Search results for 'Art and biology' (try it on Scholar)

1000+ found
Order:
  1. Richard Francis, Homi K. Bhabha, Yve Alain Bois & Museum of Contemporary Art (1996). Negotiating Rapture the Power of Art to Transform Lives.
    No categories
     
    Export citation  
     
    My bibliography  
  2.  1
    Johan Redin (2001). Adventures in Bioaesthetics - Art, Biology and Aesthetic Experience in Early German Romanticism and the Art of Sturm Und Drang. Nordic Journal of Aesthetics 13 (24).
    Direct download (3 more)  
     
    Export citation  
     
    My bibliography  
  3.  4
    B. J. Baars (1999). Art Must Move: Emotion and the Biology of Beauty. Journal of Consciousness Studies 6 (6-7):6-7.
    [opening paragraph]: Ramachandran and Hirstein claim that ‘peak shift', or exaggeration of salient features, ‘explains not only caricatures but all art.’ I would like to test the peak shift hypothesis in a case that at first glance seems to support it. Edmond Rostand's play Cyrano de Bergerac is the tragicomic tale of a grand poetic wit of Paris in the 17th. century, a noble fighter and master of fencing who loves with all his heart, but feels he is unlovable for (...)
    Direct download  
     
    Export citation  
     
    My bibliography  
  4. Alex Comfort (2008). Darwin and the Naked Lady: Discursive Essays on Biology and Art. Routledge.
    Originally published in 1961. The essays in this volume focus on the awareness of science and art, evolution and Freudian psychology. Besides the chapter on Darwin and Freud, the author discusses criticism, the fantasy element in drama and popular literature, the history of the novel, the motivation of science and the function of erotic art.
     
    Export citation  
     
    My bibliography  
  5. Alex Comfort (2013). Darwin and the Naked Lady: Discursive Essays on Biology and Art. Routledge.
    Originally published in 1961. The essays in this volume focus on the awareness of science and art, evolution and Freudian psychology. Besides the chapter on Darwin and Freud, the author discusses criticism, the fantasy element in drama and popular literature, the history of the novel, the motivation of science and the function of erotic art.
    No categories
     
    Export citation  
     
    My bibliography  
  6. S. J. Folley (1970). The Milk-Ejection Reflex: A Neuroendocrine Theme in Biology, Myth and Art. Perspectives in Biology and Medicine 13 (4):476-490.
    Direct download (2 more)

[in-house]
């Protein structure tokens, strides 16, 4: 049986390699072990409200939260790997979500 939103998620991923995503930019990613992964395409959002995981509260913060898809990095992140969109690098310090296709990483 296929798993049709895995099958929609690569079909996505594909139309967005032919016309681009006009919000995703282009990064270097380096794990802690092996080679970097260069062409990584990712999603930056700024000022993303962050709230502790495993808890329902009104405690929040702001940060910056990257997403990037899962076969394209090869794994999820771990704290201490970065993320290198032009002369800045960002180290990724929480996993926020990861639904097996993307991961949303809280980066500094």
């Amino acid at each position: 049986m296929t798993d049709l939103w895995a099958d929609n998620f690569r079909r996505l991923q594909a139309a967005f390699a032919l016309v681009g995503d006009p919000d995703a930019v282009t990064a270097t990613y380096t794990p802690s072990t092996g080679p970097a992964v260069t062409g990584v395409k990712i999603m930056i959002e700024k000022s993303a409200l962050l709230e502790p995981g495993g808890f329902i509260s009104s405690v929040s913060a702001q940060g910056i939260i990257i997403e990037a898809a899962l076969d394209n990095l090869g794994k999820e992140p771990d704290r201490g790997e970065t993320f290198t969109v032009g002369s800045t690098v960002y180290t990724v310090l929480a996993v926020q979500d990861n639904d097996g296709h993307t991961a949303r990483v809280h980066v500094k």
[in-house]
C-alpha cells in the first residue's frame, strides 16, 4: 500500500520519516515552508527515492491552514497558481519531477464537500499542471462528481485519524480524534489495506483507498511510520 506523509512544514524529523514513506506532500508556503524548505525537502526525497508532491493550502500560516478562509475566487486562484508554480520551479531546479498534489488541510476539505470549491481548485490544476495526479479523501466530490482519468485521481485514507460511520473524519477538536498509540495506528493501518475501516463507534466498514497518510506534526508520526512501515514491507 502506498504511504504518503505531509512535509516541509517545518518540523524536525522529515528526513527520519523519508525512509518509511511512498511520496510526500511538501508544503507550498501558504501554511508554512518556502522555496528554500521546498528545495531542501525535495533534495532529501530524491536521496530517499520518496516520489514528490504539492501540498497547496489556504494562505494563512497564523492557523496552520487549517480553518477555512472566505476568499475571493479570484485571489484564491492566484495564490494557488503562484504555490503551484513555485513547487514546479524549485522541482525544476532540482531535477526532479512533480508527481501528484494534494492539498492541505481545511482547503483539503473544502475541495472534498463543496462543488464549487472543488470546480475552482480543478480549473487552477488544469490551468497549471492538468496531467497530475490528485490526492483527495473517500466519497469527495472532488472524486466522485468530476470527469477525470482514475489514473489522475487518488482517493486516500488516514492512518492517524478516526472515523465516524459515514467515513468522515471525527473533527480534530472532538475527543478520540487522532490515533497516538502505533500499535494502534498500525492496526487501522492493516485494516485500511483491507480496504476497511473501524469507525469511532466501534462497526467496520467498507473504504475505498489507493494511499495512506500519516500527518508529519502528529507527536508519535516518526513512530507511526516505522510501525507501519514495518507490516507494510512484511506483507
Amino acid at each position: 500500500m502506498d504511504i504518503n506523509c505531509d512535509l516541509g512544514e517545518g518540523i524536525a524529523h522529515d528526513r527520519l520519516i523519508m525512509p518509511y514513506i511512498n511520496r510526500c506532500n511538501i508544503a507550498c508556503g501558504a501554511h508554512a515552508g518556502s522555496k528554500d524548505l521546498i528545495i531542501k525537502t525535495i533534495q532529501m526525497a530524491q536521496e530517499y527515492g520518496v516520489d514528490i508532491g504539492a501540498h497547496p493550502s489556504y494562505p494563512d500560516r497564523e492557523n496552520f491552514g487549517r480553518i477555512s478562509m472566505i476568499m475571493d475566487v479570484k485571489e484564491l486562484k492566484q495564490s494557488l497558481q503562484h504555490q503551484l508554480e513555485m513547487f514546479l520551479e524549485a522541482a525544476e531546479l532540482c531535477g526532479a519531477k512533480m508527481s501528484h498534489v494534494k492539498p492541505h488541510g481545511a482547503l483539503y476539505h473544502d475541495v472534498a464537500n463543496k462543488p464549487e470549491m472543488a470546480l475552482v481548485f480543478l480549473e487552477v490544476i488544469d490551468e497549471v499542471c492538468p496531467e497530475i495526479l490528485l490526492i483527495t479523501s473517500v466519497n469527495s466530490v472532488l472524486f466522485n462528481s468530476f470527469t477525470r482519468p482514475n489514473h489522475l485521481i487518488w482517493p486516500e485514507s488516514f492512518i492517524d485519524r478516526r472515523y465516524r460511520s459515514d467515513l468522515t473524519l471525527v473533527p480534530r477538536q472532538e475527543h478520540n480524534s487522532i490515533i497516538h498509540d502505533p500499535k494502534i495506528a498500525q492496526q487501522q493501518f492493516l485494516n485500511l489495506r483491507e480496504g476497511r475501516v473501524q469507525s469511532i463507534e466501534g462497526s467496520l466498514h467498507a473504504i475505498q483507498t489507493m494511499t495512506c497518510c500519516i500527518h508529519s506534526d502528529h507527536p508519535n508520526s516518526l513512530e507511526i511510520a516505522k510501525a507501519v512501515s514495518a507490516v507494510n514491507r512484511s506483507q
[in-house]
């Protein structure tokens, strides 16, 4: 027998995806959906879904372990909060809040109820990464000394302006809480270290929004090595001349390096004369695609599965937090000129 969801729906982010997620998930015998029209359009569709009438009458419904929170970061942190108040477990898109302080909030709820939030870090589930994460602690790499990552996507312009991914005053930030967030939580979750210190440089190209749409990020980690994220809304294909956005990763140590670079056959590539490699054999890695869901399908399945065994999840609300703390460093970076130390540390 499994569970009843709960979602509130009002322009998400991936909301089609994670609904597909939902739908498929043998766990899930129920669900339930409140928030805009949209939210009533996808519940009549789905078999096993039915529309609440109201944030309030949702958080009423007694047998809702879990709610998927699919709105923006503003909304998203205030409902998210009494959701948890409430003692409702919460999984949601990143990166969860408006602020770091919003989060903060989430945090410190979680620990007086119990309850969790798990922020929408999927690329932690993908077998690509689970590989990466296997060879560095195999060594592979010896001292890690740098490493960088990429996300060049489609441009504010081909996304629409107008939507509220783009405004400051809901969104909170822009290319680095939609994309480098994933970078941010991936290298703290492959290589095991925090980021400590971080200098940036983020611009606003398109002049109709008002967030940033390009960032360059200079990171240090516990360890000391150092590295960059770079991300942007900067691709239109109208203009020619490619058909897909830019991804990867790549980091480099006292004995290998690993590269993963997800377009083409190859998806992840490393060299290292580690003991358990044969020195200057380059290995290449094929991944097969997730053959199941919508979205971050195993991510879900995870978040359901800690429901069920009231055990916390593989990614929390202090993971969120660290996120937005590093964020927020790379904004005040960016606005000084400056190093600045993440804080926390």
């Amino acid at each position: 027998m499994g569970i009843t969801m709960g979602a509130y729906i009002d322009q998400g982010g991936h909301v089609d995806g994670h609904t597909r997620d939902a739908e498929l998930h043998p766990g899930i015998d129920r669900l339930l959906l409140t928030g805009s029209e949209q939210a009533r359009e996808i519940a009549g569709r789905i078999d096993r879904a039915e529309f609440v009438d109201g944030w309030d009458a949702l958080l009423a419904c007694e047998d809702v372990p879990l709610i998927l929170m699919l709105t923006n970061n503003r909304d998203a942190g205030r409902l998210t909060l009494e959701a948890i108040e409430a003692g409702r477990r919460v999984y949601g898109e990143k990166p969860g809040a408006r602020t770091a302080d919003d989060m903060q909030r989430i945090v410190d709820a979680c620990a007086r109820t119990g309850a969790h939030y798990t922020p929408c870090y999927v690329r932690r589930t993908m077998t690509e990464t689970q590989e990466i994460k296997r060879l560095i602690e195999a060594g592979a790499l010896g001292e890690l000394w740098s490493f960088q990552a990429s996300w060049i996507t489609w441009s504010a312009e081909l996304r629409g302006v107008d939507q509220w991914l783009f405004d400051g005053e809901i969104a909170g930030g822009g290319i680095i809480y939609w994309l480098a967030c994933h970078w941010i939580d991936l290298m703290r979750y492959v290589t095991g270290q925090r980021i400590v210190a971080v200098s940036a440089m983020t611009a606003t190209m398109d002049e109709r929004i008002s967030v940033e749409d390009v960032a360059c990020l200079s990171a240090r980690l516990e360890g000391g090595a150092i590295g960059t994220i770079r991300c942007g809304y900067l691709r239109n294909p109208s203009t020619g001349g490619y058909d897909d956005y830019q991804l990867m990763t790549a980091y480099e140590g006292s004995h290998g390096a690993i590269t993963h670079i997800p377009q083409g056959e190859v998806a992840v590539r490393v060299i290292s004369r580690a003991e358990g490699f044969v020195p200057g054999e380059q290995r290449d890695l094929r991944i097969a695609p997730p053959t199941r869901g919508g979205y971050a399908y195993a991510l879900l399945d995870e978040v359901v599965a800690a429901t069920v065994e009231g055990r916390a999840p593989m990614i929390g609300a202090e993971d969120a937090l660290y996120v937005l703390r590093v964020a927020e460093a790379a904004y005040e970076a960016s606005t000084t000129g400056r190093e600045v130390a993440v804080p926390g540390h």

Export citation  
     
    My bibliography  
  7.  47
    B. M. Foss (1962). Biology and Art. British Journal of Aesthetics 2 (3):195-199.
  8.  76
    J. Hamburger (1987). The Art of Reasoning in Biology and Medicine. Diogenes 35 (138):26-40.
    Direct download (4 more)  
     
    Export citation  
     
    My bibliography  
  9.  71
    W. Weidle & E. P. Halperin (1957). Biology of Art: Initial Formulation and Primary Orientation. Diogenes 5 (17):1-15.
    No categories
    Direct download (5 more)  
     
    Export citation  
     
    My bibliography  
  10.  1
    Charissa N. Terranova (2016). Complexism: Art+Architecture+Biology+Computation, a New Axis in Critical Theory? Technoetic Arts 14 (1):3-7.
    No categories
    Direct download (2 more)  
     
    Export citation  
     
    My bibliography  
  11.  2
    Marta de Menezes (2015). Biology as a New Media for Art: An Art Research Endeavour. Technoetic Arts 13 (1):115-123.
    No categories
    Direct download (2 more)  
     
    Export citation  
     
    My bibliography  
  12.  1
    Noël Carroll (2014). Aesthetics, Art, and Biology. Philosophy and Literature 38 (2):578-586.
    Direct download (2 more)  
     
    Export citation  
     
    My bibliography  
  13. J. K. Heiberg, P. Gardner, R. Blomfield & Charles Singer (1923). Mathematics and Physical Science in Classical AntiquityGreek Art and Architecture: Their Legacy to UsGreek Biology and Greek Medicine. Journal of Hellenic Studies 43:217.
    Direct download (2 more)  
     
    Export citation  
     
    My bibliography  
  14. J. Johung (forthcoming). Speculative Life: Art, Synthetic Biology and Blueprints for the Unknown. Theory, Culture and Society.
    No categories
    Direct download (2 more)  
     
    Export citation  
     
    My bibliography  
  15. Neville Moray (1963). "The Biology of Art": Desmond Morris. [REVIEW] British Journal of Aesthetics 3 (1):83.
     
    Export citation  
     
    My bibliography  
  16.  25
    Denis Dutton (2009). The Art Instinct: Beauty, Pleasure, & Human Evolution. Bloomsbury Press.
    Introduction -- Landscape and longing -- Art and human nature -- What is art? -- But they don't have our concept of art -- Art and natural selection -- The uses of fiction -- Art and human self-domestication -- Intention, forgery, dada : three aesthetic problems -- The contingency of aesthetic values -- Greatness in the arts.
    Direct download (3 more)  
     
    Export citation  
     
    My bibliography   18 citations  
  17.  19
    George Gessert (2010). Green Light: Toward an Art of Evolution. MIT Press.
    Ch. 1. Divine plants and magical animals -- Ch. 2. Aesthetic effects of domestication -- Ch. 3. The rainforests of domestication -- Ch. 4. The rise of ornamental plants -- Ch. 5. Darwin's sublime -- Ch. 6. Playing God -- Ch. 7. Standards of excellence -- Ch. 8. Doubles -- Ch. 9. Kitsch plants -- Ch. 10. Bastard flowers -- Ch. 11. Biotechnology in the garden -- Ch. 12. Recent art involving DNA -- Ch. 13. Naming life -- Ch. 14. (...)